Which might lead some people to ask why you wouldn’t wear a suit like the Oman for, say, commuting in the UK. Well, if you really wanted to, you could. It would certainly be very breathable in the summer. But the bottom line is that a zip-out waterproof membrane is not as good as a permanent, taped, waterproof liner. And that’s because, in heavy rain, water can get through the zip that connects the liner to the jacket.
The waterproof liner will do a reasonable job in all but the worst conditions. So, if you’re on tour, and it comes bucketing down, you might get a little water seepage. But, honestly, it’s not up to the daily grind of a commute through a wet British winter.
The Oman jacket does have a small, removable thermal jacket as well as its waterproof liner, but it will do little more than take the chill off a cool morning.
This is not a jacket designed for the cold. Put a Merino base layer on, and perhaps an Outlast mid-layer and then, yes, you will keep yourself warm. But the Oman is primarily about hot weather. Not cold weather.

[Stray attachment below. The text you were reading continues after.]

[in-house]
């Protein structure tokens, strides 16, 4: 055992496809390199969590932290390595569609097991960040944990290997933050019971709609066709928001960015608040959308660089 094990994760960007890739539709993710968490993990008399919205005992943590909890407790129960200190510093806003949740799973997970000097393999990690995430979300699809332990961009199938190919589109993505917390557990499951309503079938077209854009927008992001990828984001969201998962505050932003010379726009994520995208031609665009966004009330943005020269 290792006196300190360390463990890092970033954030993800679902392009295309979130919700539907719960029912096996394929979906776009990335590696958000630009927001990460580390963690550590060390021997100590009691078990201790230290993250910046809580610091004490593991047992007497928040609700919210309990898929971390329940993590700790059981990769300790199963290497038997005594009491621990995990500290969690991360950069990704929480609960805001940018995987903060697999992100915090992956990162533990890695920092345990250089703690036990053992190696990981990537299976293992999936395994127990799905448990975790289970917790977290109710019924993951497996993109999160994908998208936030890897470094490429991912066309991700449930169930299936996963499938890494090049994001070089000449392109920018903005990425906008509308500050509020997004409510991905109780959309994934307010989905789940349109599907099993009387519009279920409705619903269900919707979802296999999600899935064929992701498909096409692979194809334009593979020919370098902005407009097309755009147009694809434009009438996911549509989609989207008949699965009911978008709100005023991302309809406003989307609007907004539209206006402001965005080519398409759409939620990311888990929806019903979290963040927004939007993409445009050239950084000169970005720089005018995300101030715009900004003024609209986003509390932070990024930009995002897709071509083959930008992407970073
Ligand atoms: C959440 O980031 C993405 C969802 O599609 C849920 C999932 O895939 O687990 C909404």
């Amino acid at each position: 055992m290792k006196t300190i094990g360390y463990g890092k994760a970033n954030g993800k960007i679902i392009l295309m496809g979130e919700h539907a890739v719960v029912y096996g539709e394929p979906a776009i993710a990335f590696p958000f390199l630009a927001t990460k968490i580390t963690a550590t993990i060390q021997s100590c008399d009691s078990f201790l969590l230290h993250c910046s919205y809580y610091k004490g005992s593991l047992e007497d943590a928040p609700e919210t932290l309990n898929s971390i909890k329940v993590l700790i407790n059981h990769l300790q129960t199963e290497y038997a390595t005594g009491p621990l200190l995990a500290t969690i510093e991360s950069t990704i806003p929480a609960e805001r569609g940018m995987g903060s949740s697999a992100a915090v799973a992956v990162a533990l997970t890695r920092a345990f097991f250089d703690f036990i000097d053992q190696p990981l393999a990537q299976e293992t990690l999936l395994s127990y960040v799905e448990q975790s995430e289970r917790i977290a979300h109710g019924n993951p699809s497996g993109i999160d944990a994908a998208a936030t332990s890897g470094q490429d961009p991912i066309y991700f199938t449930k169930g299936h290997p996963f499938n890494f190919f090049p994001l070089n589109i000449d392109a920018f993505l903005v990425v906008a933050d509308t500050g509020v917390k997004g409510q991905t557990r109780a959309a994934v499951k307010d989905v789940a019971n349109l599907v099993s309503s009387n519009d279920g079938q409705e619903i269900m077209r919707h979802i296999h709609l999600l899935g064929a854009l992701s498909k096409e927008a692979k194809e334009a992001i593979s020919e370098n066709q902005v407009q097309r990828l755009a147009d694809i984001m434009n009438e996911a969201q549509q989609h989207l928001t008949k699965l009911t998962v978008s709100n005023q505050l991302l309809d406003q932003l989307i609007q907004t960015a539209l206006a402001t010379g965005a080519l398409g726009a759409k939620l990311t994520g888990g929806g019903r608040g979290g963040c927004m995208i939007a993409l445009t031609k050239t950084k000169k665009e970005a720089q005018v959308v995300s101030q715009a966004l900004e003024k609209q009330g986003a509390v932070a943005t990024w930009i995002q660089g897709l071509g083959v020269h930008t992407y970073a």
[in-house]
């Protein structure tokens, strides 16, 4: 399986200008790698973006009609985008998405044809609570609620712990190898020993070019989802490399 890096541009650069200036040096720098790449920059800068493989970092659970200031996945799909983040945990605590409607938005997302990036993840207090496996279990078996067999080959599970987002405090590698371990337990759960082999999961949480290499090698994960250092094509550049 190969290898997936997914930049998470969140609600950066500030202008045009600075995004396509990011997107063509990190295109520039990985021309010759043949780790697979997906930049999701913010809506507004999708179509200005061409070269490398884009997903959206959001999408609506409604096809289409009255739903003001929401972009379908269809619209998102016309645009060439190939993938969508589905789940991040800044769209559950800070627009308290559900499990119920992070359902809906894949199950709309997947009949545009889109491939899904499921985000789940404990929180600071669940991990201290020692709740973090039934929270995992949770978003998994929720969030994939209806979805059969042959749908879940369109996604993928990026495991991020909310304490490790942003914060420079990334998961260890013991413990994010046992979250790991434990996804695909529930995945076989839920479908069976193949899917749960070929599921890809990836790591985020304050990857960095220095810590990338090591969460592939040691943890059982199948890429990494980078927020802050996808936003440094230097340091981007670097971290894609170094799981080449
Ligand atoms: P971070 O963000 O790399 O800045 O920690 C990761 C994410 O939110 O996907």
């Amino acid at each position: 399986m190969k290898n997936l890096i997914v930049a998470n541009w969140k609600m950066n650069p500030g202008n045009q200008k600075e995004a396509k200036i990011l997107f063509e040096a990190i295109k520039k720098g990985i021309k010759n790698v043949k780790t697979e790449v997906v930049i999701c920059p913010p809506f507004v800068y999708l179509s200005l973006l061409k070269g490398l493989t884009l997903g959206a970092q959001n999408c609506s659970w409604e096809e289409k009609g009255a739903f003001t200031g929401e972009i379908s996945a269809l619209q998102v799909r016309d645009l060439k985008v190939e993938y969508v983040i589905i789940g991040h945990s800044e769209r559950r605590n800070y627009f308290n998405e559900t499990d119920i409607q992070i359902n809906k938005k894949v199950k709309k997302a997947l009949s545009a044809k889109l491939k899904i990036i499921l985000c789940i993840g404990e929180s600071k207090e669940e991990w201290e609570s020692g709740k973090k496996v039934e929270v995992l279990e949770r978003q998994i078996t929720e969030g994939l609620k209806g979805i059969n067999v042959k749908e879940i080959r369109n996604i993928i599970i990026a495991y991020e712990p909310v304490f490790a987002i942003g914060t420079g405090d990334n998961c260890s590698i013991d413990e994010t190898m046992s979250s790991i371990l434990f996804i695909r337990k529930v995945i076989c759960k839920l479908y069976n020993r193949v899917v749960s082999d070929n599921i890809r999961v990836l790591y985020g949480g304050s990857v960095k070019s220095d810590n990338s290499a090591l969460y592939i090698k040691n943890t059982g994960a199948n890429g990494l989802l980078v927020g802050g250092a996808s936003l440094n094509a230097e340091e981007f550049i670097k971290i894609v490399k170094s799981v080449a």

So what else do you need to know?
Well, like just about every bike jacket that costs more than a couple of hundred quid, the Oman is treated with a DWR; that’s a durable water repellent. It’s what causes water to pool and then run off the surface of the fabric. It means that, even without the inner waterproof jacket, the Oman will be at least water resistant. But, as with all water repellents, the treatment will fade away over time, so every time you wash the jacket you should re-proof it with something like Nikwax’s TX. Direct wash-in.
The jacket comes with a removable hi-vis neck warmer. We like a neck warmer. It reduces wind chill and will soak up rain coming down the helmet before it runs into the collar of the jacket. Truth be told, though, we wish the one on the Oman wasn’t in hi-vis. To us, hi-vis doesn’t work as well on an adventure suit. But that’s maybe just us.